The Marbug virus was first found in the 1960s, and was in fact weaponized by the Soviet Union. Near the end of the Cold War, a Soviet researcher was accidentally infected, and although at least one person died, the disease failed to cause any epidemic. Other infections from laboratories also occurred (a few in Europe), and none of these resulted in massive infections or mass panic. Even after weaponization for over 10 years, someone’s accidental infection did not lead to mass deaths.
If the government or any rogue organization was trying to create a bio-weapon to wipe out humanity, you can almost bet on them using a variant of influenza A with a modified lytic/lysogenic cycle to maximize virus transmission (perhaps modifying regulatory elements from herpes), so as to infect without necessarily killing or exposing the host during the infectious period and instead maximize fatality by attacking (activating the lytic cycle) during weakened states. If you think there are people smart and determined enough to create a virus to thin the population, they would most likely not opt for modifying filoviridae.
5. Ebola is very dangerous for primates
Avoiding infection, and being informed about current risk areas, is smart even when dealing with viruses half as deadly as Ebola. Humans have had especially little evolutionary contact with members of the filoviridae family, and thus are not well suited to dealing with the disease. Although your odds of contact with the disease are very low unless you are a doctor or aid worker, you should also be aware that your odds of dying (if you get infected) from it are under 50%, if you are taking care of your body by sleeping enough, remaining hydrated, eating well, and avoiding excess stress.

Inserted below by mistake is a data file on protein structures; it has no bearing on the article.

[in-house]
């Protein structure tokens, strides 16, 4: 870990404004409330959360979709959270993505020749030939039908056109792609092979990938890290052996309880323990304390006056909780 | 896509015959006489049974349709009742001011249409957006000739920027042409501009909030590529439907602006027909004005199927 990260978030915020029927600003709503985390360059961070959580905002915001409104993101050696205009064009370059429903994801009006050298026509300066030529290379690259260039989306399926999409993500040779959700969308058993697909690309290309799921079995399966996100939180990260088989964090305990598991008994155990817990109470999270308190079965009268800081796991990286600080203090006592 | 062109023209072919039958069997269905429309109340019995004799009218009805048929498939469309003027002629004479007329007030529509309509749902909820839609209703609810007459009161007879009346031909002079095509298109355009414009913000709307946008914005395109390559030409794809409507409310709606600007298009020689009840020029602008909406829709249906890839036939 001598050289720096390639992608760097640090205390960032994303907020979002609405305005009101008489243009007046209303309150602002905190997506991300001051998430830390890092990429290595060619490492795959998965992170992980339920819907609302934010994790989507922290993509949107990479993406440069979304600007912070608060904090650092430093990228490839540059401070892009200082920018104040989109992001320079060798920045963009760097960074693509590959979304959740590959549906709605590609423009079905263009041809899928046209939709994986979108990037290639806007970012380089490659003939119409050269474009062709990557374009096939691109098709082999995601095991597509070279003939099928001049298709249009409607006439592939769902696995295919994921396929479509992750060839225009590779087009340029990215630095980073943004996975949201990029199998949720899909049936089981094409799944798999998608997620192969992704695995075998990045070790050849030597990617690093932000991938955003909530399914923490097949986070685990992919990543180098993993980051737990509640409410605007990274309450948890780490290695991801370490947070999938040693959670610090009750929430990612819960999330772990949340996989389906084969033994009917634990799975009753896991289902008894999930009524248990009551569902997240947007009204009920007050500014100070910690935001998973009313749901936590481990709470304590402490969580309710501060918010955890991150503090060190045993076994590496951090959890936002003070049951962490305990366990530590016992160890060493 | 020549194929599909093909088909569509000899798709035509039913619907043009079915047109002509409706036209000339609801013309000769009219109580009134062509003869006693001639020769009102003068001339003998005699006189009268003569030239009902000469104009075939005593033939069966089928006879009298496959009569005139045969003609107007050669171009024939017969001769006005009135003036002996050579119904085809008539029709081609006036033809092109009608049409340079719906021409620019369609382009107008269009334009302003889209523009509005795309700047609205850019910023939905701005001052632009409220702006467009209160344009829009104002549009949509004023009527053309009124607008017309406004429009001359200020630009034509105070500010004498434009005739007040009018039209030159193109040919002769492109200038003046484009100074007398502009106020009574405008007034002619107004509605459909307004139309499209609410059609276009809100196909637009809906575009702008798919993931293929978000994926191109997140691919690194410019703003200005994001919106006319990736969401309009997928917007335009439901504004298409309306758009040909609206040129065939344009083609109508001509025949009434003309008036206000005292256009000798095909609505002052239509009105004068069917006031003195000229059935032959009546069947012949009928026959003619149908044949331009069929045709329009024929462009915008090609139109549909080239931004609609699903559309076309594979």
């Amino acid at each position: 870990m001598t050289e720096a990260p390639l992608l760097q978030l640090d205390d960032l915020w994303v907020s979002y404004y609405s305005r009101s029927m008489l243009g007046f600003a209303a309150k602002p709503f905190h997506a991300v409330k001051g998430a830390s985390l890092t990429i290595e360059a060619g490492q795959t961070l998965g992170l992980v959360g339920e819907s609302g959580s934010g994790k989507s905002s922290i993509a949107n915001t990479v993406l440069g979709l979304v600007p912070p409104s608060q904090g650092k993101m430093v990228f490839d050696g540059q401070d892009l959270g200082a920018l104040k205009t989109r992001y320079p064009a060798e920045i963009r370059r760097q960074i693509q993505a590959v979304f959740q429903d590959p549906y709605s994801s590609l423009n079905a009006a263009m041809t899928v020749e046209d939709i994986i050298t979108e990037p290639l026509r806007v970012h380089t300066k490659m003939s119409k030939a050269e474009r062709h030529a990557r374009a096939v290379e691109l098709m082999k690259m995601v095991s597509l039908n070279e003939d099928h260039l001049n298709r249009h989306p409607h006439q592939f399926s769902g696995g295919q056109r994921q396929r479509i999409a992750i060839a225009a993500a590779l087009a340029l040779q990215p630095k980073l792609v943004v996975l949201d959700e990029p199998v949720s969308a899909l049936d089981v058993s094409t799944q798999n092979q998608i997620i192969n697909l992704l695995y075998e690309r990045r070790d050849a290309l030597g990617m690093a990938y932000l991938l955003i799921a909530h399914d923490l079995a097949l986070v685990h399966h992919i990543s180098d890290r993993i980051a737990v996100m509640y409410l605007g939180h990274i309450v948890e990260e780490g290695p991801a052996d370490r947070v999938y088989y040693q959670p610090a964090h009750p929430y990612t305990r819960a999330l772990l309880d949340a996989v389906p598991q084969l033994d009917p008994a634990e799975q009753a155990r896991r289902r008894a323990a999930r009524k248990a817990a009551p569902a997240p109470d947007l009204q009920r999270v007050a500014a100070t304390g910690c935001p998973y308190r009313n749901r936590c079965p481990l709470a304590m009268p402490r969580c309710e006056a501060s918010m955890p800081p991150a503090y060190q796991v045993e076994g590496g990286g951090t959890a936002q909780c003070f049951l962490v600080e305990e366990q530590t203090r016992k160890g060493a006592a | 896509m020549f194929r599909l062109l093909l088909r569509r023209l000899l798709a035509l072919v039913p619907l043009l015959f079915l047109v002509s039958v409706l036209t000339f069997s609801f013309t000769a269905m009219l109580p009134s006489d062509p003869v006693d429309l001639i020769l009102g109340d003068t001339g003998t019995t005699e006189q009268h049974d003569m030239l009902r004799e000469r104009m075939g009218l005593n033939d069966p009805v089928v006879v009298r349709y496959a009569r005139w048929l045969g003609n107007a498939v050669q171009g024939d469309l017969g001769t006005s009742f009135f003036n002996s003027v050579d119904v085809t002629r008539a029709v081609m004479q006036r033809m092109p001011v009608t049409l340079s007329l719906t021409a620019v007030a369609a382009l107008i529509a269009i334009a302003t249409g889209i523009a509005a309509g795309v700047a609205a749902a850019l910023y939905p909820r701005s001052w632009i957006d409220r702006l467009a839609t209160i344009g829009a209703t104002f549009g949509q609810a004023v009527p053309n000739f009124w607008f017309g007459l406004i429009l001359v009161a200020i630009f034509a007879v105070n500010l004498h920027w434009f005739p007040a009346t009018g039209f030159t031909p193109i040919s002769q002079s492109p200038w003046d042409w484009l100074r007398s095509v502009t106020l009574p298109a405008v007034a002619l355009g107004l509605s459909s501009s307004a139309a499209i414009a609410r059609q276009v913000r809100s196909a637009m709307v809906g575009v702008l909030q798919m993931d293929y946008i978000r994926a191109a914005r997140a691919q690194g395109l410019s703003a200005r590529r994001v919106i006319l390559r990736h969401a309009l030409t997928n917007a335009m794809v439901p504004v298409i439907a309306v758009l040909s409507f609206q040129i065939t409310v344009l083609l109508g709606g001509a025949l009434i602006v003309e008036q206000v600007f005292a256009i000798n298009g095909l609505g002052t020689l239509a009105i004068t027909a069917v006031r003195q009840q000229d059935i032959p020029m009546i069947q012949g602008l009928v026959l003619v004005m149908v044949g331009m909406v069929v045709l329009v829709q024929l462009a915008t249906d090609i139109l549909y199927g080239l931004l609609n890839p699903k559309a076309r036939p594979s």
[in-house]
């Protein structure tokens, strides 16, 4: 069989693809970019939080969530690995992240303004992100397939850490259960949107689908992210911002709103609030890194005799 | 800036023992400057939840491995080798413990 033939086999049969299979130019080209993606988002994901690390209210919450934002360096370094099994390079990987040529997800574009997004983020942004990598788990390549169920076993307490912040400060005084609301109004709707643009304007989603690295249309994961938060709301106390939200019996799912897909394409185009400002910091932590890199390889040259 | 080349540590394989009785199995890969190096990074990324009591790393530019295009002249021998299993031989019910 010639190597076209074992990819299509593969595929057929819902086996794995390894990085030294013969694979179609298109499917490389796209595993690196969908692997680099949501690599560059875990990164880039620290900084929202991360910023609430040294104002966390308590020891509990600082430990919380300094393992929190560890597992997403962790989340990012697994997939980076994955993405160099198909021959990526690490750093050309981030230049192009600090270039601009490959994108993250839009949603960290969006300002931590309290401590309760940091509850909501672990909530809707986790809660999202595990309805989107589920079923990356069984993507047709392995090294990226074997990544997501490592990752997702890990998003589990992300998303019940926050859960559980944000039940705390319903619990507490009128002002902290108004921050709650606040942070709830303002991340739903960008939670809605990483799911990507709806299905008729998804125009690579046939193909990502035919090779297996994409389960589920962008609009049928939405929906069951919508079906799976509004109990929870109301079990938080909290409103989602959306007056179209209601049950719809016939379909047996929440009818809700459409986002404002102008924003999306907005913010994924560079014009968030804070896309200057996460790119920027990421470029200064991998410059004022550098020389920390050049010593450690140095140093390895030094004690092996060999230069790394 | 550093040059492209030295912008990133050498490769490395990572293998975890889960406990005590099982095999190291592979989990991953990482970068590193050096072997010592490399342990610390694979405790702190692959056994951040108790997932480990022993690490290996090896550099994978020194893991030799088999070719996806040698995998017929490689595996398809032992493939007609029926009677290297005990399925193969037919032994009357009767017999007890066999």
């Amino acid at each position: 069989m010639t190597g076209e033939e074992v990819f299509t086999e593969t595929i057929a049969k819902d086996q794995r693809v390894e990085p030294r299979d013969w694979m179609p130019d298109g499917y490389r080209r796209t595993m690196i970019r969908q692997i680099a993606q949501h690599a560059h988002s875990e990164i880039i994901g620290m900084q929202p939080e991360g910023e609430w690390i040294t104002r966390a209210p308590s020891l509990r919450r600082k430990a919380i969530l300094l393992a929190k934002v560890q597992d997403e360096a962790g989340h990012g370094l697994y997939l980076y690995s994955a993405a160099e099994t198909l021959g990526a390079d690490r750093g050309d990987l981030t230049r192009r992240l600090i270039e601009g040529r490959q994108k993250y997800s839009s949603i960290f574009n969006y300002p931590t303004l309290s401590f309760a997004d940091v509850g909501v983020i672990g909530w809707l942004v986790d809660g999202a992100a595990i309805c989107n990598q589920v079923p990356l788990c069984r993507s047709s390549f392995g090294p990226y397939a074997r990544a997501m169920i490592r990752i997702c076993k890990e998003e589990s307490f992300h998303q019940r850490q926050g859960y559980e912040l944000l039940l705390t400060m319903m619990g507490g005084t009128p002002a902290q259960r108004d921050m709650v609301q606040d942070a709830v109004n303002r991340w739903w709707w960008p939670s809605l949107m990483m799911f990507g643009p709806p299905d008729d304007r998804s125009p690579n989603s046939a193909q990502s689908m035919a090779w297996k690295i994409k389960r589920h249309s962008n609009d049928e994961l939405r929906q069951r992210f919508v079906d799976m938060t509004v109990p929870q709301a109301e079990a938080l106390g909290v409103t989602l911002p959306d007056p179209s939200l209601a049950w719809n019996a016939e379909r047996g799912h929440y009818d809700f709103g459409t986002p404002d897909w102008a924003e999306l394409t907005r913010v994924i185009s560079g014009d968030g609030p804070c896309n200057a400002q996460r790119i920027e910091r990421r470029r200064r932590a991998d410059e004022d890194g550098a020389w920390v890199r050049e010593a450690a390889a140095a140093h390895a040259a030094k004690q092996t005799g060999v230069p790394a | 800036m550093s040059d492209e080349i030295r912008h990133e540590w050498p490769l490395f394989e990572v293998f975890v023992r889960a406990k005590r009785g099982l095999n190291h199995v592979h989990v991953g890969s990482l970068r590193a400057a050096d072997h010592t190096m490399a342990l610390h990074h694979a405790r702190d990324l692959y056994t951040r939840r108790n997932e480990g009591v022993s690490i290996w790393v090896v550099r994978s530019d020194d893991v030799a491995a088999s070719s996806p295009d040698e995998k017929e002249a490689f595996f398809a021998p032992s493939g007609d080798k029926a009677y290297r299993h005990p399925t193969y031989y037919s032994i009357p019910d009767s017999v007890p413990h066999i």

6. A global Ebola pandemic is very unlikely
Again, Ebola is not airborne. Its own transmissability and further evolution is hindered by both its lethality and quick onset of symptoms. Because the disease is only communicable when the symptoms are present, it is not that difficult to avoid contact with the secretions of the infected. Even though the mutation of rate of the current strain is much higher than expected: it is not capable of changing in ways to make it truly airborne.
There is absolutely nothing to panic about, especially if you live in the first world. Developed nations have the medical infrastructure to prevent a real pandemic. The Marburg virus (Ebola’s “sister”) broke out in Marburg, Frankfurt, and Belgrade in the 1960s after researchers were accidentally exposed to infected grivet (a kind of primate) tissue, resulting in several deaths but no major outbreaks. None of the many Ebola outbreaks have ever resulted in even close to a global pandemic. As mentioned earlier in the text, Soviet efforts to weaponize it led to at least one case of accidental infection, which also failed to cause any pandemic.
This current epidemic is being fueled by insufficient information available in affected regions and contact with the dead post-mortem. No matter where you are: if you are well-informed and reasonably cautious, you can almost certainly avoid infection or death. Just like every outbreak of filoviridae: this too shall pass without any global pandemic.